My eight-year-old daughter said the sweetest thing to the Hubster this weekend and boy, did it make me feel wretched.
The Hubster took our youngest skating, and out of the blue, she said: "Daddy, when I get up in the morning, you are always there. When I am hungry, it's you who puts food on the table. When I need someone to play with, you always play with me. Thank you, Daddy."
The Hubster's eyes got a little teary when he recounted the story to me later. What a lovely thing for a child to say to her father. This story should have made me feel utterly happy, but instead I felt like I was simultaneously kicked in the stomach and stabbed in the heart. She should be saying that to ME!
I was momentarily overwhelmed with guilt. I should be the first person she sees in the morning, the person who puts food on the table when she is hungry. When was the last time I played with her? Nothing jumped to mind. I've been shirking my motherly duties! Bad mother! I may as well just start smoking crack!
Like many dads these days, the Hubster has taken an active role in parenting. When our daughters were infants, he often changed their diapers, bathed them, got them dressed and did the laundry. When they were toddlers, his night-shift work schedule meant that he spent a lot of time with them during the day. He volunteered at their nursery school far more often than I did. In recent months, though, he's been taking on an even bigger share of the parenting duties as I took on some extra work projects.
He's routinely in charge of breakfasts, has completely taken over packing school lunches and has taken the lead on homework duty so that I can work in the evenings. On Sundays, he makes Michael Smith's whole wheat pancakes shaped like hearts. This past weekend, I returned home from taking one daughter to gymnastics to discover he had gone tutu shopping with our other daughter, made lunch and was just putting banana chocolate chip muffins in the oven for next week's lunches.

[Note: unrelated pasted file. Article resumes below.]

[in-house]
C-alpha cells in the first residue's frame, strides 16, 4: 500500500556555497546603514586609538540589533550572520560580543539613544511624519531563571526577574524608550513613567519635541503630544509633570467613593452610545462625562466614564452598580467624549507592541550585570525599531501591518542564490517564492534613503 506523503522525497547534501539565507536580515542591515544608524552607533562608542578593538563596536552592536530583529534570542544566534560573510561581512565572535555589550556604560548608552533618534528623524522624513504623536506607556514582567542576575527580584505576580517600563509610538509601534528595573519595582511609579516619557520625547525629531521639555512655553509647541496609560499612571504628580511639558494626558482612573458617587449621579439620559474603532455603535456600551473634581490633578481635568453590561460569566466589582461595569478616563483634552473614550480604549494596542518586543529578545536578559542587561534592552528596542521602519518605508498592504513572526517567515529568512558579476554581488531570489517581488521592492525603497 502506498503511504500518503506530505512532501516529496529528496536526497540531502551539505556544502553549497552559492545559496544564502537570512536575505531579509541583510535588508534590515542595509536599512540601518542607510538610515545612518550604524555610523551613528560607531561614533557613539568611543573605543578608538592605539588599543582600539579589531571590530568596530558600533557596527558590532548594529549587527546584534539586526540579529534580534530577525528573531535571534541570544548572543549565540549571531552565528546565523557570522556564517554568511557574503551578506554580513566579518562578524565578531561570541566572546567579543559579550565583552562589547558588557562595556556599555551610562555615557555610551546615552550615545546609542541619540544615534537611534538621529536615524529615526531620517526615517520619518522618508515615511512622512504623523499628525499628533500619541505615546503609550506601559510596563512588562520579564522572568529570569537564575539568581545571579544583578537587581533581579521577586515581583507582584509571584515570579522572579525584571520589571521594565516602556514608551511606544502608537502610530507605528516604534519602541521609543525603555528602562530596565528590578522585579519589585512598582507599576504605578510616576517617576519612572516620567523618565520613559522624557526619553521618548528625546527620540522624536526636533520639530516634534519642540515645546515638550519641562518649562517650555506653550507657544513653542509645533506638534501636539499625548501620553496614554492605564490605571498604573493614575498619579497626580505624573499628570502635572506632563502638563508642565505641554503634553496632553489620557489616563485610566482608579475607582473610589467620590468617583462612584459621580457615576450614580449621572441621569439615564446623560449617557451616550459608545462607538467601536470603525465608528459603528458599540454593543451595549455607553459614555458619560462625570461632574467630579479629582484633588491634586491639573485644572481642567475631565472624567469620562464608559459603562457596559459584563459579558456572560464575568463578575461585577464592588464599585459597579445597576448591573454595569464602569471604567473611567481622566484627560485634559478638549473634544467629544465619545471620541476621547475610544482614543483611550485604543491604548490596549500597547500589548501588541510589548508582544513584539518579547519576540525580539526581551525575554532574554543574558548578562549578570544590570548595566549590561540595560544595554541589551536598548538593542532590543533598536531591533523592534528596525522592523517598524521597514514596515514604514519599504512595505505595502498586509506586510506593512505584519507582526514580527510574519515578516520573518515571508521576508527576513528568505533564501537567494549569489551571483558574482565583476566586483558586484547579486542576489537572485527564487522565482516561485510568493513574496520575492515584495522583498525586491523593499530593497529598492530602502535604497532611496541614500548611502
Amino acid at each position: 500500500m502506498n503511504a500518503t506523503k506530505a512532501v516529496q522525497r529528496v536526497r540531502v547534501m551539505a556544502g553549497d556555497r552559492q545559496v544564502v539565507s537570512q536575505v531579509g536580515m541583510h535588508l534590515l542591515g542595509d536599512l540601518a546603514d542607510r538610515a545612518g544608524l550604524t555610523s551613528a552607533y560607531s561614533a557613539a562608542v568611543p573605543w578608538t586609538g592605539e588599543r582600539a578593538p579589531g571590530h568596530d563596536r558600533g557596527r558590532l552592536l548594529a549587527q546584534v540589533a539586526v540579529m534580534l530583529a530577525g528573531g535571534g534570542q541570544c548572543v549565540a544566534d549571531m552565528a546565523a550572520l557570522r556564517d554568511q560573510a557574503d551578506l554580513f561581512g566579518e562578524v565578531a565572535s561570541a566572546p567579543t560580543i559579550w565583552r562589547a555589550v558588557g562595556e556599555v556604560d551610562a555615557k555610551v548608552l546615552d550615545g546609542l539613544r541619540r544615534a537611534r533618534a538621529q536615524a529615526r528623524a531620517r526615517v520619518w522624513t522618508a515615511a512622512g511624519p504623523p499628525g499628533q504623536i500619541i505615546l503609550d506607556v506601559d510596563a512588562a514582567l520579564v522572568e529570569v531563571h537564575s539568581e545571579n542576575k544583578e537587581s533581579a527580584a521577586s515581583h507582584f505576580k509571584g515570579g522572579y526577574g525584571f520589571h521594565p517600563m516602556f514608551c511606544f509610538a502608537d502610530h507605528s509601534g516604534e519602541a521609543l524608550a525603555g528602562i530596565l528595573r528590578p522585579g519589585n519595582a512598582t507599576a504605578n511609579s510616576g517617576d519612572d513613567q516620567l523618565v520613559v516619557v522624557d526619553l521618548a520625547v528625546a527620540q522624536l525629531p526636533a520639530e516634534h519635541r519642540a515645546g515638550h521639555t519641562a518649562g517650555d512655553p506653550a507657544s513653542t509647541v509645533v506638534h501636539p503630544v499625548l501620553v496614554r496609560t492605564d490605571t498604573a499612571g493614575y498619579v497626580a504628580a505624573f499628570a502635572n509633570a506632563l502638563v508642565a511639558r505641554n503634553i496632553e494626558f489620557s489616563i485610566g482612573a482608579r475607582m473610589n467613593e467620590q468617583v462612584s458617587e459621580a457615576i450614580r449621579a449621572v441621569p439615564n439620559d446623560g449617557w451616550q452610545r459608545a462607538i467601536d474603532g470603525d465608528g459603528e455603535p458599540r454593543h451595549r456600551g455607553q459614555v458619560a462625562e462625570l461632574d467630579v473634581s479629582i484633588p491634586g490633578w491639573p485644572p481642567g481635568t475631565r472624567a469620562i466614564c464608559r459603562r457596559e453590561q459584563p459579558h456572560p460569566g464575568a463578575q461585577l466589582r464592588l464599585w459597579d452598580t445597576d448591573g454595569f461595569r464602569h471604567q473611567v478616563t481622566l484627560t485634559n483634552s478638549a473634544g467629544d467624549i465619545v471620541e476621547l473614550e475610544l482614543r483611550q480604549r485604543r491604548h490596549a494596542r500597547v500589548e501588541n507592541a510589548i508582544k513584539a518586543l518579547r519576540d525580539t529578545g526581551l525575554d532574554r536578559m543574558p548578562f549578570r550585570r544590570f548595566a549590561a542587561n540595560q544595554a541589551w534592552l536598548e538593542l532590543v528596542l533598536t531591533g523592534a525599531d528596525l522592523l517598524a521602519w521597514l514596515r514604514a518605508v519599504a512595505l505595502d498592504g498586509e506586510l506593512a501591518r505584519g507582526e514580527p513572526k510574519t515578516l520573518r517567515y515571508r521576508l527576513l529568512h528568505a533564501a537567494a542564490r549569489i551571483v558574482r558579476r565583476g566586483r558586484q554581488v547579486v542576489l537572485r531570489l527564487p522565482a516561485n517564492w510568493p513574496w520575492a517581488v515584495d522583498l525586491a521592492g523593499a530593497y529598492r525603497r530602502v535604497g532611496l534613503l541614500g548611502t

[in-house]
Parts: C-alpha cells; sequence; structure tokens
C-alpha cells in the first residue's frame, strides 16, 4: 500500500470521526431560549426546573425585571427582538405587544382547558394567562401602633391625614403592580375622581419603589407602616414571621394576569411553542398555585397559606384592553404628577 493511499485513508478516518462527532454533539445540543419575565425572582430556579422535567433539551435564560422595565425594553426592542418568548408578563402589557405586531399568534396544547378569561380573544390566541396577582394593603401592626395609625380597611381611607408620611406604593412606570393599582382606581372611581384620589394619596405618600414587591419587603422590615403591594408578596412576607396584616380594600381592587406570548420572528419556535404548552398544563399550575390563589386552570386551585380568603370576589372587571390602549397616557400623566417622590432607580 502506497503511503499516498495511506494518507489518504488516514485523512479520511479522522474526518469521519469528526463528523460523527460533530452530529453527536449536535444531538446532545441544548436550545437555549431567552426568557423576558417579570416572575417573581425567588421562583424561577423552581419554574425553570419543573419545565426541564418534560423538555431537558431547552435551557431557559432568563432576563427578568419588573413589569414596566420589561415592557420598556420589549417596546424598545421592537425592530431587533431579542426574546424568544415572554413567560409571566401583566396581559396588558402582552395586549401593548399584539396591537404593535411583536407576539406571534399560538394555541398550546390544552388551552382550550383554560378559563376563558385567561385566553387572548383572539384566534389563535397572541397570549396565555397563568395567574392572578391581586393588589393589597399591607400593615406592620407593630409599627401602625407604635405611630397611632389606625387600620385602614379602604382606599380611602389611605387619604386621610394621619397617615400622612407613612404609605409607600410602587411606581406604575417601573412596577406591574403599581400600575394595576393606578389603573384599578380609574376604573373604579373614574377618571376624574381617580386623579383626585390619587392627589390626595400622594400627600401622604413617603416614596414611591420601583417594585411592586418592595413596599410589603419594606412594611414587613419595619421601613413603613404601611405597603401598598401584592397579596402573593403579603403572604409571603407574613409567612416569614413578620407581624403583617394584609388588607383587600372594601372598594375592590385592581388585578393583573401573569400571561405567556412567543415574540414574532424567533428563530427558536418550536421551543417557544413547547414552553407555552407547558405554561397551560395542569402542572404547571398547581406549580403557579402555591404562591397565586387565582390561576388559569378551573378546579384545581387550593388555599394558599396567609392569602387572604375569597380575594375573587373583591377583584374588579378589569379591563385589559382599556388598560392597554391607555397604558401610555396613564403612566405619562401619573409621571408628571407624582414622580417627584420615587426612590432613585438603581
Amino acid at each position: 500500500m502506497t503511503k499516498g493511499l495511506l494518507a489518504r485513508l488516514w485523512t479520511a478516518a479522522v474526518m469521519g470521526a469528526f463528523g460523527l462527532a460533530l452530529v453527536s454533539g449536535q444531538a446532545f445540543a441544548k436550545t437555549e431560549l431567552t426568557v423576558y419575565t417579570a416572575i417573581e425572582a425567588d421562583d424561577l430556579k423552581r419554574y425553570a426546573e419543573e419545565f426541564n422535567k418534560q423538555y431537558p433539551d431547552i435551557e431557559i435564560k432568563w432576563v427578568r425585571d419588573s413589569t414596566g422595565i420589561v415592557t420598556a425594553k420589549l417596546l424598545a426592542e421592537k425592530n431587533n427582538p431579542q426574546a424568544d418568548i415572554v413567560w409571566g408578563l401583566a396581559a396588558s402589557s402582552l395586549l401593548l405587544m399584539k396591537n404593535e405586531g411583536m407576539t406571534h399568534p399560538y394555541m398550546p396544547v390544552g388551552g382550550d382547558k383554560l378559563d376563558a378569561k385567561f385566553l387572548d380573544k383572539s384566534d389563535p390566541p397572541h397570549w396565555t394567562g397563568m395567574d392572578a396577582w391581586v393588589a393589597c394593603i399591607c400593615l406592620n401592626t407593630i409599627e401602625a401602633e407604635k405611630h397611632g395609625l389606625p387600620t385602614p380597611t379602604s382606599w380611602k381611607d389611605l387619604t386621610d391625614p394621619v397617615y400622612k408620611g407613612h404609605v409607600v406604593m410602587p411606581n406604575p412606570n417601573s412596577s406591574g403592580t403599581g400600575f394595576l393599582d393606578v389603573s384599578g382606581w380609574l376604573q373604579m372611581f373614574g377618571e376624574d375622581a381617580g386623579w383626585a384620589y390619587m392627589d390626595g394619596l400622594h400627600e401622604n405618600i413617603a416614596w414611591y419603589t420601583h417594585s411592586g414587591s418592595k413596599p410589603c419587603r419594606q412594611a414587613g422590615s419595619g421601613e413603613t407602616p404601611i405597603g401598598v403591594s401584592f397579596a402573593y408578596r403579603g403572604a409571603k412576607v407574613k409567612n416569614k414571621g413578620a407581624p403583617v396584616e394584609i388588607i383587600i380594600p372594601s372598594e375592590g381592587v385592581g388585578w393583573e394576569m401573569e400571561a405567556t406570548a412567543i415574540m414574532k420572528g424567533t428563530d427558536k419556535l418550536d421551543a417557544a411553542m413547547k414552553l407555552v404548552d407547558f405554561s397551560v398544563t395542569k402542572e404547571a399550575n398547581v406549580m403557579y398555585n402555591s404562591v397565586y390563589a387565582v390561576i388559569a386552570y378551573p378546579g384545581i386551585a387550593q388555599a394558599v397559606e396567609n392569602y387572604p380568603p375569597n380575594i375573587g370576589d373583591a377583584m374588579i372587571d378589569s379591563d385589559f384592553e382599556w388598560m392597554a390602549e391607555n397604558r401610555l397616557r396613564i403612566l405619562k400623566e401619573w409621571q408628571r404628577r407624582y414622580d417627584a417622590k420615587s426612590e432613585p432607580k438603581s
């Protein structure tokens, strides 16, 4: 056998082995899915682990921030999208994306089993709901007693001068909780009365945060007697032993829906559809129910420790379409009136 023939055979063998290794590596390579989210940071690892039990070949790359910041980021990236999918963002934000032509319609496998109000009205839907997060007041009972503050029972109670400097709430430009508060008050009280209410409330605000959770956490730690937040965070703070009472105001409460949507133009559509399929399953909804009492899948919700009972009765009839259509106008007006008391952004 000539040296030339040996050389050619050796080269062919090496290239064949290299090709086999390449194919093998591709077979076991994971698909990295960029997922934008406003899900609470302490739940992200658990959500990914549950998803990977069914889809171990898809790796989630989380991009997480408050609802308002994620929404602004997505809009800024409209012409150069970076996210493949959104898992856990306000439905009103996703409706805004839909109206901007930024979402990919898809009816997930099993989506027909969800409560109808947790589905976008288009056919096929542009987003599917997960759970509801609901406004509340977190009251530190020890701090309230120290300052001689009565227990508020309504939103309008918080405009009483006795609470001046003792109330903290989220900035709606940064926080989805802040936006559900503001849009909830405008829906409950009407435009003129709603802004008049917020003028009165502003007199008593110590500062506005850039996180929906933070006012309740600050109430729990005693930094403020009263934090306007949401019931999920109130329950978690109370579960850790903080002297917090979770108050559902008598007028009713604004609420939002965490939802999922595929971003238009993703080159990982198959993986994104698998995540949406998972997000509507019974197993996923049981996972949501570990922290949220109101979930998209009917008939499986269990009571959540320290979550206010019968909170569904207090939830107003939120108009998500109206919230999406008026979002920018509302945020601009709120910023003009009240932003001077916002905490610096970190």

That's when I said something to the Hubster that I never thought I would say: "You did such a great job picking out that tutu!"
This is all good, right? Then why do I feel guilty and sad about it? I used to be the one my daughters counted on to give them meals and to play with them. Do fathers who work a lot feel guilty like this too? Or is this guilt a mother thing? I'm still spending lots of time with my girls, but I'm having trouble letting go of some parenting tasks traditionally associated with mothers.
I confessed my guilt to the Hubster, who was startled by the horrified look on my face as he recounted his lovely story.
"We're a team," he said. "You do lots for the girls. You can't feel guilty for not doing everything. You can't."
He's right, I told myself, taking a deep breath. Besides, by working as a team, we're setting a good example for our girls. I felt a little better.
"There are a few things I won't be doing," he added as I walked away. "You're the one who is going to handle all the sex talks and the bra shopping!"
Li'l Girl Talk
"Your reading chair is the toilet," says The Oldest, age 11, when I suggest she read her book in the "reading chair" in my bedroom where there is better light.
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